Fire crews and vets practice rescuing large animals
COLUMBIA - The Boone County Fire Protection District was out in the field training Saturday, but crews weren't learning about fighting fires.
The fire protection district along with the MU School of Veterinary Medicine teamed up for a three-day training in large animal emergency rescue.
BCFPD Battalion Chief and Training Chief Chuck Leake said the training helps both firefighters and veterinarians become more familiar with work they aren't used to doing.
"The vets and the vet students are learning more about rescue rope techniques," Leake said. "Our firefighters are getting experience to be around live animals. We're all working in situations of partnership, vet medicine and technical rescue all at the same time."
Leake said the teams practiced rescuing a 750-pound mannequin from an overturned trailer. He said a big part of the training focuses on helping firefighters and veterinarians work together.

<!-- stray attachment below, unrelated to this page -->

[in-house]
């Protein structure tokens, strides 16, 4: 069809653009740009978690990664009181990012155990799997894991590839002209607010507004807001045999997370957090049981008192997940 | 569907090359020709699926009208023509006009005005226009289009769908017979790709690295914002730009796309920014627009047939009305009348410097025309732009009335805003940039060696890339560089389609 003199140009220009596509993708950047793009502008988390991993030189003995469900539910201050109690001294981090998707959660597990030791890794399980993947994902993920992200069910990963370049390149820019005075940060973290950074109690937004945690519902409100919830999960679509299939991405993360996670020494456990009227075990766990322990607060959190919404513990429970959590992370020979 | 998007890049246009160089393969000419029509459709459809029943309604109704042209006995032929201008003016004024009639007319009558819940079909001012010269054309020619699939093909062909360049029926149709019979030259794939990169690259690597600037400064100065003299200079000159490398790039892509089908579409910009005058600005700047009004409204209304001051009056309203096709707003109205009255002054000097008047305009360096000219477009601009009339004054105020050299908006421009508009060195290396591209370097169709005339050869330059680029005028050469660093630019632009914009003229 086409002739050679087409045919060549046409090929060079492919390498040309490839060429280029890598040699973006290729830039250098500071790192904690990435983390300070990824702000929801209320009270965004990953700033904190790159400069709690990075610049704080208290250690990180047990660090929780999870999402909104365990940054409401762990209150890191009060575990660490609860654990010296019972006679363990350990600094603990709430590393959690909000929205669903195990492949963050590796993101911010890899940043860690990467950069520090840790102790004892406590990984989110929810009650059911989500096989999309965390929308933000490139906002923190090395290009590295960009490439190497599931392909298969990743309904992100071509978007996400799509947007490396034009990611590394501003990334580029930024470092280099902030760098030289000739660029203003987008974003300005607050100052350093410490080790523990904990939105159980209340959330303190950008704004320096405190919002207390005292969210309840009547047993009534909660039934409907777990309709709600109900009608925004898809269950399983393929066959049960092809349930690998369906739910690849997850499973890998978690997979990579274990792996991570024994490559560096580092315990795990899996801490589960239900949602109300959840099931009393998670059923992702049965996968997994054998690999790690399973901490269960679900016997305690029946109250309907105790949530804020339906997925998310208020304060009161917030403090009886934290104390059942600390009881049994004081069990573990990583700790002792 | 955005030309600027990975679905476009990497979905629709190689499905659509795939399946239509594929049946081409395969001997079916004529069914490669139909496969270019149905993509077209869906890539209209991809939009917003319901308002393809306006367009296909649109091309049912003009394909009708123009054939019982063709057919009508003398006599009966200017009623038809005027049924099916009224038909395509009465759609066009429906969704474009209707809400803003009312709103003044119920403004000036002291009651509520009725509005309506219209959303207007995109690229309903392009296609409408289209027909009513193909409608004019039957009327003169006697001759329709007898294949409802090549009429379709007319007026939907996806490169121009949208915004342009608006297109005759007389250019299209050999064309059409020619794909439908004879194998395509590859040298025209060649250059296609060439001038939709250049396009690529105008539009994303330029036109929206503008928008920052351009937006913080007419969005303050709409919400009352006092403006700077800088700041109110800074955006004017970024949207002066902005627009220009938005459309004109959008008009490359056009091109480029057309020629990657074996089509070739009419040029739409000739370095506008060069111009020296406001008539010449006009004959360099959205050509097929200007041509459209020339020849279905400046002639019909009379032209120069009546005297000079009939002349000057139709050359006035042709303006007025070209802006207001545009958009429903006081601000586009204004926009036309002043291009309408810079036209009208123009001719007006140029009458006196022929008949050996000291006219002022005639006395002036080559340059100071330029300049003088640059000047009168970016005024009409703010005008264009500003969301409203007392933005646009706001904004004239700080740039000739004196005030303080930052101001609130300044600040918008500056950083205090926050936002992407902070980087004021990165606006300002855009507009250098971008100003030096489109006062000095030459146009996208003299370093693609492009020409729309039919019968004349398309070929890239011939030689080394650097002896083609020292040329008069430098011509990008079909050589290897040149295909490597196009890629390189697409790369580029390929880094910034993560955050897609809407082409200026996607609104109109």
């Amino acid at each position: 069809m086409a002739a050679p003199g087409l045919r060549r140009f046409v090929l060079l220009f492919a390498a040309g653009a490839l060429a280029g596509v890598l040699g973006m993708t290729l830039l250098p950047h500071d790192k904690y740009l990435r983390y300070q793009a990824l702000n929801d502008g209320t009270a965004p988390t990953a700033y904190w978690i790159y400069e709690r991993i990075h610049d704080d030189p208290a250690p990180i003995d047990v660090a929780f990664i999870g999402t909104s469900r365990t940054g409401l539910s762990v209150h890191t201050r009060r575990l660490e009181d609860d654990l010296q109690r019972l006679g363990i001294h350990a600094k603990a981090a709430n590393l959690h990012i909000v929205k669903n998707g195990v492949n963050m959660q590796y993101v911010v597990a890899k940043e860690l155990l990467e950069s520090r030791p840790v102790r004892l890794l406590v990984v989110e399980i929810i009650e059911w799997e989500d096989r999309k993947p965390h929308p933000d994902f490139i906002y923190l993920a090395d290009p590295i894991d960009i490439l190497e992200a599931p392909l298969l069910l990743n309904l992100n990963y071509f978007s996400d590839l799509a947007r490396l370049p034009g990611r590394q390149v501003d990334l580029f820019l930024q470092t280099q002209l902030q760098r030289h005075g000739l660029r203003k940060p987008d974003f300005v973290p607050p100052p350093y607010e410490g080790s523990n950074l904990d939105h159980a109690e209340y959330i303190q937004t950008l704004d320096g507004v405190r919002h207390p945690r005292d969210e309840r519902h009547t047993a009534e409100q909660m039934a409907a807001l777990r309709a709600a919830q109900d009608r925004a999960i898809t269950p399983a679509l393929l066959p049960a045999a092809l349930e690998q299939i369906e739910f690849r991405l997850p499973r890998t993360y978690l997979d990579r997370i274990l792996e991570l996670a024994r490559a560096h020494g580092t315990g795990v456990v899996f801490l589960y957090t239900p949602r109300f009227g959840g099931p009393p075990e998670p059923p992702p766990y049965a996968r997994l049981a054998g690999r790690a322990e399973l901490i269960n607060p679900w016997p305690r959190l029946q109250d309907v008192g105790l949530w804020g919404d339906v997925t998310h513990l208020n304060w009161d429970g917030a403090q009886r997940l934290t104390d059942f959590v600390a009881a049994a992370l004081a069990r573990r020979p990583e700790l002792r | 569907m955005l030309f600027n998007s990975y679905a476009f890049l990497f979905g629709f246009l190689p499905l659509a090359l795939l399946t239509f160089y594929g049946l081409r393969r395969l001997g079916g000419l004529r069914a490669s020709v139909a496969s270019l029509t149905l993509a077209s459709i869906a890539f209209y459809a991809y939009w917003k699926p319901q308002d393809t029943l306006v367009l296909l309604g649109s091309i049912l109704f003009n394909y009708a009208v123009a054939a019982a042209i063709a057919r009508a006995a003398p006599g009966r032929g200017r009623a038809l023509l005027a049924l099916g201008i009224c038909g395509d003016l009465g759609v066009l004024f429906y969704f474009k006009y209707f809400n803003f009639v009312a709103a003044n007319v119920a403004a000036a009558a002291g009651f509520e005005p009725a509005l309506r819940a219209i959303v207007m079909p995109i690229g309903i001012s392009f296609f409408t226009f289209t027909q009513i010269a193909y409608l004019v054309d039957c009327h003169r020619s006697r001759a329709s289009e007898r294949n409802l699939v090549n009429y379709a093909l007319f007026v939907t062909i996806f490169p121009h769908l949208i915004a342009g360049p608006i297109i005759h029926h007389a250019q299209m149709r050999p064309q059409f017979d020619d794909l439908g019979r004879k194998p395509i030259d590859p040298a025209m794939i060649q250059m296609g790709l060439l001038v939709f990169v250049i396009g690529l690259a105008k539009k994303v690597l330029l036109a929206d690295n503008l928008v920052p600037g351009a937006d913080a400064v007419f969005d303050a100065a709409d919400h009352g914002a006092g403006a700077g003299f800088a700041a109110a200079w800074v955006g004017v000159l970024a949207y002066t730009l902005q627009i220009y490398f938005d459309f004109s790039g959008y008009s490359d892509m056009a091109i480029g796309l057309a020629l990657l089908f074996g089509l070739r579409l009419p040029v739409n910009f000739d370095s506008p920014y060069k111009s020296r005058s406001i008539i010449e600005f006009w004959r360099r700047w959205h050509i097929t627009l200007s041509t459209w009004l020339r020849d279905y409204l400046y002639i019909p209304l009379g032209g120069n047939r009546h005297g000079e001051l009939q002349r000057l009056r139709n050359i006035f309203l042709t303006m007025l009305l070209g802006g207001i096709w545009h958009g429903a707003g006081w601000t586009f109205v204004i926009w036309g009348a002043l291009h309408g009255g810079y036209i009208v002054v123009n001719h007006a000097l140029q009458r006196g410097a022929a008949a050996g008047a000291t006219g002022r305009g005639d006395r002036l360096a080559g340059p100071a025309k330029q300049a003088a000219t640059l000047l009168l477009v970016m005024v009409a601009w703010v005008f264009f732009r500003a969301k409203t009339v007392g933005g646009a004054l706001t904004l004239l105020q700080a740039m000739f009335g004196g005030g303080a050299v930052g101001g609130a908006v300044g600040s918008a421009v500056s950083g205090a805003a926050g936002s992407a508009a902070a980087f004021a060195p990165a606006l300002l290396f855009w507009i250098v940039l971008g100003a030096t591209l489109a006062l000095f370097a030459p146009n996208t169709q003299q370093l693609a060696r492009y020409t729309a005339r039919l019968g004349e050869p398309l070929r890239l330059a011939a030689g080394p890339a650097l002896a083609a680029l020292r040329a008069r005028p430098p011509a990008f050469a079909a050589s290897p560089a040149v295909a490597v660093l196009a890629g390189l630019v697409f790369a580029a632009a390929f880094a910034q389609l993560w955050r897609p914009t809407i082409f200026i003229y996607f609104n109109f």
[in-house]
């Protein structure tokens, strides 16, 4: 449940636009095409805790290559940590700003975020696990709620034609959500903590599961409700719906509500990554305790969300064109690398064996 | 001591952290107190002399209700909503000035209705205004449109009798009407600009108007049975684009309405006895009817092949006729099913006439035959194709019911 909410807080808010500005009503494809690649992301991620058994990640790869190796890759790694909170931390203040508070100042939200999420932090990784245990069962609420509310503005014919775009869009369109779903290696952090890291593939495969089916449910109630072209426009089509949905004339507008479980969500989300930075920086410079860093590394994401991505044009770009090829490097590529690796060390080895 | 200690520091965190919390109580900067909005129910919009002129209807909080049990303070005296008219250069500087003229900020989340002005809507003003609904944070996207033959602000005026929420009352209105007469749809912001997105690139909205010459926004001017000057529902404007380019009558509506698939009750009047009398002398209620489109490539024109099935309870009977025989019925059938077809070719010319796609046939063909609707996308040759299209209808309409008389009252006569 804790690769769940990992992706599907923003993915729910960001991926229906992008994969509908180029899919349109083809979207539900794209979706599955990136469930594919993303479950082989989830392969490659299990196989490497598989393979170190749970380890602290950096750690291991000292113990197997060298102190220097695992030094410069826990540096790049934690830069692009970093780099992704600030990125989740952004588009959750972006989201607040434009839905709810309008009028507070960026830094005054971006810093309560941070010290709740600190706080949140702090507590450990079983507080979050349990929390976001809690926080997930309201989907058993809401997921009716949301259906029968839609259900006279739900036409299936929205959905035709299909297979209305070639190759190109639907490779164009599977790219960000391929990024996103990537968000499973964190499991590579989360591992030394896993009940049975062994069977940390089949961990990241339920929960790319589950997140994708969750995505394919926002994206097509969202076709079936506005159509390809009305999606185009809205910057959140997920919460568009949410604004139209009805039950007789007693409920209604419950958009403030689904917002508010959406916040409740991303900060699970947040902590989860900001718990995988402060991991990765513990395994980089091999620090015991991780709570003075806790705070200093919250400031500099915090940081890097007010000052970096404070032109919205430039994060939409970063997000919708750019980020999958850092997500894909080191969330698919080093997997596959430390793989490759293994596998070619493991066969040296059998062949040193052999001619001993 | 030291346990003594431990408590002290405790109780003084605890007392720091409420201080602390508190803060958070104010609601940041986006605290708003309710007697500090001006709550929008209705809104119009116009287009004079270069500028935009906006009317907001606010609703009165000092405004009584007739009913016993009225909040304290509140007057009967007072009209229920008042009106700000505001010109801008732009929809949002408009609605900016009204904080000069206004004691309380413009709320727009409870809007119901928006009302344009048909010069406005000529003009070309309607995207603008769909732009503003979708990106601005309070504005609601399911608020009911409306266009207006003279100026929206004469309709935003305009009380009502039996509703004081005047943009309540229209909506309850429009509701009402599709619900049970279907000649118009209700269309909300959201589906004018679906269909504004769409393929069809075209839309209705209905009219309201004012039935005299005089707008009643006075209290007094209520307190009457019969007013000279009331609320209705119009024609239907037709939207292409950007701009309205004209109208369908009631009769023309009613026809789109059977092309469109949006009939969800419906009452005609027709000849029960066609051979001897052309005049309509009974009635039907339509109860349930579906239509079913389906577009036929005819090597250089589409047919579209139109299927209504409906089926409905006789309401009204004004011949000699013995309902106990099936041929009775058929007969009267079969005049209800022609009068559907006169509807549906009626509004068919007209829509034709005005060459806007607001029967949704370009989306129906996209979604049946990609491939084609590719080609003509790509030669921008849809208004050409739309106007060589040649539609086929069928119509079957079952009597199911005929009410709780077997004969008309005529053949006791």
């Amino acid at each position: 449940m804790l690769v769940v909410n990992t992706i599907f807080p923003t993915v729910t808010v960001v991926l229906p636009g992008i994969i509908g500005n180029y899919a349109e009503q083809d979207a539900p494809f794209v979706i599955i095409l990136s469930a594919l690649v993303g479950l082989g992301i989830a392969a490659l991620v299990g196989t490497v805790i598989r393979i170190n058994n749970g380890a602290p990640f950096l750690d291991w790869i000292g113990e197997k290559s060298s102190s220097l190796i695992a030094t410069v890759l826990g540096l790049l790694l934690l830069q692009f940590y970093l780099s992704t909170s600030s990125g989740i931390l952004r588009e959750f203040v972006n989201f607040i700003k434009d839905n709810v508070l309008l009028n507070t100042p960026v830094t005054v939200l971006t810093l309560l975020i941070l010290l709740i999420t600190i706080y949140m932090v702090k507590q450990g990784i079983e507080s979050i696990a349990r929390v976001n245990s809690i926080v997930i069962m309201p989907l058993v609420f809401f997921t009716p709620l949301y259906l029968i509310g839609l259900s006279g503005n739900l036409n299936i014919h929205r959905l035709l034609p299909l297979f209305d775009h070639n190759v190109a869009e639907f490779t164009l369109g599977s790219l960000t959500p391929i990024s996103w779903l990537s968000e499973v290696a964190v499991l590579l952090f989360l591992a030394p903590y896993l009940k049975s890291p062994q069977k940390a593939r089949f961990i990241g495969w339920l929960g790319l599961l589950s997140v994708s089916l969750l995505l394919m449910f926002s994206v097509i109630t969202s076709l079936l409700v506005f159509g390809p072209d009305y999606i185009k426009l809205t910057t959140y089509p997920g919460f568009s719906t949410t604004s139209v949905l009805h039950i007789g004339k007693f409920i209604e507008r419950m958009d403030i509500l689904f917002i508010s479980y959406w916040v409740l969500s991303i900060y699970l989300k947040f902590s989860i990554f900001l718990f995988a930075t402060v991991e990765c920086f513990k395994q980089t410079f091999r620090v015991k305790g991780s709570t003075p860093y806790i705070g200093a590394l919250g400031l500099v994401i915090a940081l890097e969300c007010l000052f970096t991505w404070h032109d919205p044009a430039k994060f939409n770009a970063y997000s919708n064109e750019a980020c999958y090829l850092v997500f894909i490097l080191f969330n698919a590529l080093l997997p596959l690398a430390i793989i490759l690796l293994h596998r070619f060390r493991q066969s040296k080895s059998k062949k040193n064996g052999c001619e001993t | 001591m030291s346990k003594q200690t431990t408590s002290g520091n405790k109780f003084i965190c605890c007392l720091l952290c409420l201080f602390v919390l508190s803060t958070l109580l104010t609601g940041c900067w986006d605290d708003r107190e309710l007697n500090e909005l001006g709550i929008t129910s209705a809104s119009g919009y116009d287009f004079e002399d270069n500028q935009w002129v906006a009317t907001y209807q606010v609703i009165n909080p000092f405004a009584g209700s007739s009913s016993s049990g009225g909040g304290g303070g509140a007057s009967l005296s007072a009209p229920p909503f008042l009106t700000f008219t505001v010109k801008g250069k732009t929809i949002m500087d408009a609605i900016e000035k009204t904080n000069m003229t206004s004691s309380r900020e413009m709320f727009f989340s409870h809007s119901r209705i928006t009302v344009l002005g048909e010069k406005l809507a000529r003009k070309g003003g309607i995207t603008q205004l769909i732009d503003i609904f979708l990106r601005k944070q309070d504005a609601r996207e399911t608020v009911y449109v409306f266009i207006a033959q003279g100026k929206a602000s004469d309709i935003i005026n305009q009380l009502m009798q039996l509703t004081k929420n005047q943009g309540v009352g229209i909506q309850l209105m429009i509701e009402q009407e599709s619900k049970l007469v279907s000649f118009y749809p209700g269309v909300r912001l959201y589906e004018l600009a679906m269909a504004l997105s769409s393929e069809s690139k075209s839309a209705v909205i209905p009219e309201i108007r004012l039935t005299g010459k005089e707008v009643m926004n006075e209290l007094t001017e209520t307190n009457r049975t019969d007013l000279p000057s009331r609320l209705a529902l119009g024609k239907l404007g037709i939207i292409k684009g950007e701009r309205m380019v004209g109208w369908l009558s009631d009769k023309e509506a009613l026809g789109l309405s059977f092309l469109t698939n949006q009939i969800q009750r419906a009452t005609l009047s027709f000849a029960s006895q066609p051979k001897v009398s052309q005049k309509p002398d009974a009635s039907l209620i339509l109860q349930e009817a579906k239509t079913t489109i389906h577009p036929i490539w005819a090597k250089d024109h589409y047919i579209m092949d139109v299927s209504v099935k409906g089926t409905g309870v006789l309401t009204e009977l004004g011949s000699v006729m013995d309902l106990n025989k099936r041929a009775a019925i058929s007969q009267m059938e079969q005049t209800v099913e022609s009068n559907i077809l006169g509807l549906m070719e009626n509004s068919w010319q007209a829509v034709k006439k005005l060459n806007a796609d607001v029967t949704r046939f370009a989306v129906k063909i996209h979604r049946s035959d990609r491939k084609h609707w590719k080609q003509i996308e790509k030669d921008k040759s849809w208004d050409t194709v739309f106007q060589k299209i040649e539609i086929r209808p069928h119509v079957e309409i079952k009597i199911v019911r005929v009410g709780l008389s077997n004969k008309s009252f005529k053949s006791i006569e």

"So by simulating that, we're figuring out how we can work together, provide that medicine, provide that technical rescue, lift that heavy animal," he said.
The trainees also worked with real horses by putting harnesses on them and learning how to strap them up correctly.
Leake said the program was expensive, but it will pay off.
"When we respond to the next call, we've got new skills and new techniques and new partners that we know faces and are able to work far better with," he said.
The first day of training on Friday was an awareness level class. It involved giving participants basic information about what to be aware of when approaching large animals and being involved in a large animal rescue. Both Saturday and Sunday involved more practical, hands-on training.
Leake said this was the first time in a long time the fire protection district offered training like this. He said he hopes to continue the program.
"The more we can make our firefighters safer, the more we can make it a safer environment for our vet partners to come in and do veterinarian medicine while we're affecting a rescue, the better the system is," Leake said.